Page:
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Lafayette and Tippecanoe County
Thursday, May 15, 2008

By Nelson Price

Twenty-nine Pioneers and their guests enjoyed a fascinating and delightful day visiting historic sites in Tippecanoe County on Thursday, May 15. The first stop on the itinerary was truly unforgettable: the historic Haan Mansion in Lafayette – a massive, Colonial Revival home that, in addition to having an unusual past, currently houses what’s generally considered to be the best collection anywhere in the world of artwork by the illustrious Hoosier Group of painters.

The Pioneers entering the historic Haan Mansion.
Bill Haan (at far right) escorted Pioneers through the mansion and described the Hoosier artwork.

Once known as the Potter Mansion, the house was built for the 1904 World’s Fair in St. Louis. A wealthy Lafayette resident, William Potter, attended the World’s Fair, bought the mansion as a gift for his wife, and had it dissembled, shipped to Lafayette by rail, and reassembled at 920 State Street. The current owners, Bob and Ellie Haan, have decorated it with an outstanding array of Renaissance Revival furnishings. The Haans had the Pioneers as guests in the mansion, which has a Great Hall, a Tiffany hanging wall clock, an 1878 pool table, a double staircase, and a seven-foot vase that won first prize at the 1904 World’s Fair as well as a chandelier from the fair.

A stunning Wooten Cabinet secretary is among the furnishings.
A corner of the Grand Hall of the Haan Mansion also features a collection of Western American artwork.

Above all else, though, the Haan Mansion is distinctive for the Haans’ vast collection of paintings by the Hoosier Group (which included T.C. Steele, J. Ottis Adams, Otto Stark, William Forsyth, and Richard Gruelle) and other Indiana artists. Near the entryway is an 1893 painting by Steele of his daughter, Daisy, that fetched a record price at an auction when the Haans acquired it a few years ago. Indiana artwork adorns every room in the mansion, featured in the 99 Historic Homes book published by the Historic Landmarks Foundation of Indiana.

The second floor of the mansion, where paintings adorn every wall.

The Pioneers were divided into two groups to enjoy the house, with Mr. Haan escorting one group and Mrs. Haan taking the second. Both groups spent nearly two hours in the mansion, which is so stunning that even more time could be allotted to appreciate the furnishings, including a Wooten Cabinet secretary.

After leaving the Haan Mansion, the Pioneers enjoyed a luncheon at the elegant Bistro 501 restaurant in downtown Lafayette. That was followed by a driving tour, with a local step-on guide, of historic sites in Lafayette (including the Tippecanoe County Courthouse) and the Purdue University campus.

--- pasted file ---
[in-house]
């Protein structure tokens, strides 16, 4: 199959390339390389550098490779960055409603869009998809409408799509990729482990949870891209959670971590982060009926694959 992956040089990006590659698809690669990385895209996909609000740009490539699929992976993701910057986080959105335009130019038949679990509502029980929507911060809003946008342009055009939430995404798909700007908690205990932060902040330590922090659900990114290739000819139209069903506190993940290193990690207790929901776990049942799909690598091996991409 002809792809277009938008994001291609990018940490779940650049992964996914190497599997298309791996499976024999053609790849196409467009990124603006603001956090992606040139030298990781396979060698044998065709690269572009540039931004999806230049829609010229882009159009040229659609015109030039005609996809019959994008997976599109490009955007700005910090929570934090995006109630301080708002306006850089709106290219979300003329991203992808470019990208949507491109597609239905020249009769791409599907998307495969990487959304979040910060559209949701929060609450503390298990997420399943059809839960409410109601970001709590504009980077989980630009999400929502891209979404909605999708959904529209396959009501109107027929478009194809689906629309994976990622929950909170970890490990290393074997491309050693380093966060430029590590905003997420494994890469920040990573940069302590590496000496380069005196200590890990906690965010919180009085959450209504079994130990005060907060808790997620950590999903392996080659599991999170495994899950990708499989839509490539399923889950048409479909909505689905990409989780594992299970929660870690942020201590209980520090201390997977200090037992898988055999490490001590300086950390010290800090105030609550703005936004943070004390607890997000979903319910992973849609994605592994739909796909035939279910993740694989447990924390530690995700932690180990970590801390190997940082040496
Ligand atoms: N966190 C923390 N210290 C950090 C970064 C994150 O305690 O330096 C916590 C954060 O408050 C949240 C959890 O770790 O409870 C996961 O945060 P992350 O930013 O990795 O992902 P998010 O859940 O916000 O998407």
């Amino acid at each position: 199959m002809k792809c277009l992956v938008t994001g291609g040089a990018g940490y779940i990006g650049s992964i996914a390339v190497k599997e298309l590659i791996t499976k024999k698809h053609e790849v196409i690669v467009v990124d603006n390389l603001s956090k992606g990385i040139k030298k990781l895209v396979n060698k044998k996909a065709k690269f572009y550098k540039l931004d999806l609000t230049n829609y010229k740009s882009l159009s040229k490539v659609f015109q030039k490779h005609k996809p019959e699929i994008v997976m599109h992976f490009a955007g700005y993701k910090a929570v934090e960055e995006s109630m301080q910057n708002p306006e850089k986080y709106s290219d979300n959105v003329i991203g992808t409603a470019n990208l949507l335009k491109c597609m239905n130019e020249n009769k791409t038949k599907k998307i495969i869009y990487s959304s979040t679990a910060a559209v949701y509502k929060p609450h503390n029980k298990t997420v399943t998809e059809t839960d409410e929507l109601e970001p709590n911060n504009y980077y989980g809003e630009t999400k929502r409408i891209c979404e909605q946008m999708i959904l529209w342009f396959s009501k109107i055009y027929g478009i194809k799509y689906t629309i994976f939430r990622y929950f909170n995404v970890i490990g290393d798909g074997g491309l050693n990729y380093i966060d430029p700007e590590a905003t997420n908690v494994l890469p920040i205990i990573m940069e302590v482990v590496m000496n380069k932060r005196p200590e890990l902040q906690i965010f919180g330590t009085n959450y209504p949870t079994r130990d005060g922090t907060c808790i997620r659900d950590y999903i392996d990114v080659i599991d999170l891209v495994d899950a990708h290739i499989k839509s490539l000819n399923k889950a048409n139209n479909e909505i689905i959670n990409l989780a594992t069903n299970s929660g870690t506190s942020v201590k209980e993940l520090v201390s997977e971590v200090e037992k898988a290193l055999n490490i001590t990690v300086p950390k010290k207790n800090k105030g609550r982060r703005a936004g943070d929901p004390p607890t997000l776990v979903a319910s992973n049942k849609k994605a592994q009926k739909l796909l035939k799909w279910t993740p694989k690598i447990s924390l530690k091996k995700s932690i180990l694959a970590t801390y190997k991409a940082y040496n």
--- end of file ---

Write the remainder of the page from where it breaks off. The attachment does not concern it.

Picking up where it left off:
The next stop was the Long Center Theatre, a restored vaudeville palace built in 1921. Al Jolson, Bob Hope, Ethel Merman, and the Marx Brothers performed at the vaudeville house, which eventually became a movie theater known as the Mars Theater, then struggled during the 1970s. Thanks to a $2 million restoration in 1999, the Long has been revived as a performing arts center, and today, it is the home of the Lafayette Orchestra. A local theater historian took the stage to share the ups and downs of the Long with the Pioneers, who then toured backstage areas and marveled at the theater’s organ.

The Pioneers at the historic Long Centre Theatre, listening as a local historian on the stage discusses the restoration of the former vaudeville house built in 1921.

From the Long, the Pioneers traveled to the seven-acre grounds of the Indiana Veterans’ Home (built for Hoosiers who fought in the Civil War) and related sites. The first stop was a bed-and-breakfast, a spacious, Greek Revival home built in 1895 for the Commandant of the Veterans’ Home. The current owners, a married couple with young children, escorted the Pioneers through their historic B & B.

Pioneers touring the spacious home built in 1895 for the Commandant of the Indiana Veterans’ Home, a long-term care facility initially designed for veterans of the Civil War. The Commandant’s home today is a bed and breakfast.

That was followed by a tour of the Veterans’ Home, which includes a library that’s said to have the largest collection of paintings of Civil War generals. (The artwork was created in the early 1900s by a painter who resided at the Veterans Home, a long-term care facility that today serves veterans of all wars.)

On the return trip to Indianapolis, the Pioneers enjoyed a wine and hors d’oeuvres reception aboard the motorcoach.